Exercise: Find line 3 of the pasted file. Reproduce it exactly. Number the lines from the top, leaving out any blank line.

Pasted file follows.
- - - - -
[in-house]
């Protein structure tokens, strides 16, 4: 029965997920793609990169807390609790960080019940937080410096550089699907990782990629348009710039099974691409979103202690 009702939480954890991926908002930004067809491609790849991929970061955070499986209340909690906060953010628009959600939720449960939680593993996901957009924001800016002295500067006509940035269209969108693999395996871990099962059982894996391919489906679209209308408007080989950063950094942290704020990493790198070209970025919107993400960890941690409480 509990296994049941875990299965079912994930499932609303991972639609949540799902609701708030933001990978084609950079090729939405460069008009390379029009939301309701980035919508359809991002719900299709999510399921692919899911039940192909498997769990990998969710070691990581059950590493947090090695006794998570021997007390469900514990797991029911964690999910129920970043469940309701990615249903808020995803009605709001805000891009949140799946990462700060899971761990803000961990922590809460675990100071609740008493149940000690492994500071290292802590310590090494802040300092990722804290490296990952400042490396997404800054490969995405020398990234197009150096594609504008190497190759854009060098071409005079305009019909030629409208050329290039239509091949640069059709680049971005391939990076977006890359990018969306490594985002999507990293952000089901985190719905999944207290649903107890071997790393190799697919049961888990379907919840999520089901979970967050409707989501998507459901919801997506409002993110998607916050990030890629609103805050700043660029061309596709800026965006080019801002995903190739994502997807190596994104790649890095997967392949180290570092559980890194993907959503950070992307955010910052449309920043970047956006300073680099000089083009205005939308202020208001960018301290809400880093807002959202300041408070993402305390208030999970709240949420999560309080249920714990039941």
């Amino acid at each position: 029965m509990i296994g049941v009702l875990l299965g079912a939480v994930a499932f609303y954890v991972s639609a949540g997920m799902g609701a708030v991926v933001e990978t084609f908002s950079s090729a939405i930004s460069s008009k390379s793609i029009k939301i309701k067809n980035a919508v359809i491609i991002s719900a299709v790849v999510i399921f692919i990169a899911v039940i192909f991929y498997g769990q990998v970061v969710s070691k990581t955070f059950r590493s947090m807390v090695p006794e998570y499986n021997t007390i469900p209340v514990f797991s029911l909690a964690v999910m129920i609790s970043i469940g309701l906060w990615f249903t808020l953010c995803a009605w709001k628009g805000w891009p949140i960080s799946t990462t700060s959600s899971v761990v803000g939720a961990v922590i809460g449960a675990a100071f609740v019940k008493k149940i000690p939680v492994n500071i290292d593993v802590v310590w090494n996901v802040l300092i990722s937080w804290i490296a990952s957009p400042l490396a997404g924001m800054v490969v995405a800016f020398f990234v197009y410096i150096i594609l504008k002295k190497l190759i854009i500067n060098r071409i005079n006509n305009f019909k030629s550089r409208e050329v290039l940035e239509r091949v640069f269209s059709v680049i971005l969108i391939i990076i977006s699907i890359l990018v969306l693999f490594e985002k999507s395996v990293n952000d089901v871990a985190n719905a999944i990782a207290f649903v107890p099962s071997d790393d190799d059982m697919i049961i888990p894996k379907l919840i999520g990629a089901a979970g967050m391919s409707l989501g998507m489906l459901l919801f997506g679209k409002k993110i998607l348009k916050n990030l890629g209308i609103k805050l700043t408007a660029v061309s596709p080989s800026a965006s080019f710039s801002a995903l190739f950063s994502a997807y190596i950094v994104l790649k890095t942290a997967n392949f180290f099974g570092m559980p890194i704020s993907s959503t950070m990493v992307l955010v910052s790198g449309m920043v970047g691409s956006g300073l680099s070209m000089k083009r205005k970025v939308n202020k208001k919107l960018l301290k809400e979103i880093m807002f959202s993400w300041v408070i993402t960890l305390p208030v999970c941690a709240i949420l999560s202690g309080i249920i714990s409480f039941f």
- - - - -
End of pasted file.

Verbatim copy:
């Amino acid at each position: 029965m509990i296994g049941v009702l875990l299965g079912a939480v994930a499932f609303y954890v991972s639609a949540g997920m799902g609701a708030v991926v933001e990978t084609f908002s950079s090729a939405i930004s460069s008009k390379s793609i029009k939301i309701k067809n980035a919508v359809i491609i991002s719900a299709v790849v999510i399921f692919i990169a899911v039940i192909f991929y498997g769990q990998v970061v969710s070691k990581t955070f059950r590493s947090m807390v090695p006794e998570y499986n021997t007390i469900p209340v514990f797991s029911l909690a964690v999910m129920i609790s970043i469940g309701l906060w990615f249903t808020l953010c995803a009605w709001k628009g805000w891009p949140i960080s799946t990462t700060s959600s899971v761990v803000g939720a961990v922590i809460g449960a675990a100071f609740v019940k008493k149940i000690p939680v492994n500071i290292d593993v802590v310590w090494n996901v802040l300092i990722s937080w804290i490296a990952s957009p400042l490396a997404g924001m800054v490969v995405a800016f020398f990234v197009y410096i150096i594609l504008k002295k190497l190759i854009i500067n060098r071409i005079n006509n305009f019909k030629s550089r409208e050329v290039l940035e239509r091949v640069f269209s059709v680049i971005l969108i391939i990076i977006s699907i890359l990018v969306l693999f490594e985002k999507s395996v990293n952000d089901v871990a985190n719905a999944i990782a207290f649903v107890p099962s071997d790393d190799d059982m697919i049961i888990p894996k379907l919840i999520g990629a089901a979970g967050m391919s409707l989501g998507m489906l459901l919801f997506g679209k409002k993110i998607l348009k916050n990030l890629g209308i609103k805050l700043t408007a660029v061309s596709p080989s800026a965006s080019f710039s801002a995903l190739f950063s994502a997807y190596i950094v994104l790649k890095t942290a997967n392949f180290f099974g570092m559980p890194i704020s993907s959503t950070m990493v992307l955010v910052s790198g449309m920043v970047g691409s956006g300073l680099s070209m000089k083009r205005k970025v939308n202020k208001k919107l960018l301290k809400e979103i880093m807002f959202s993400w300041v408070i993402t960890l305390p208030v999970c941690a709240i949420l999560s202690g309080i249920i714990s409480f039941f």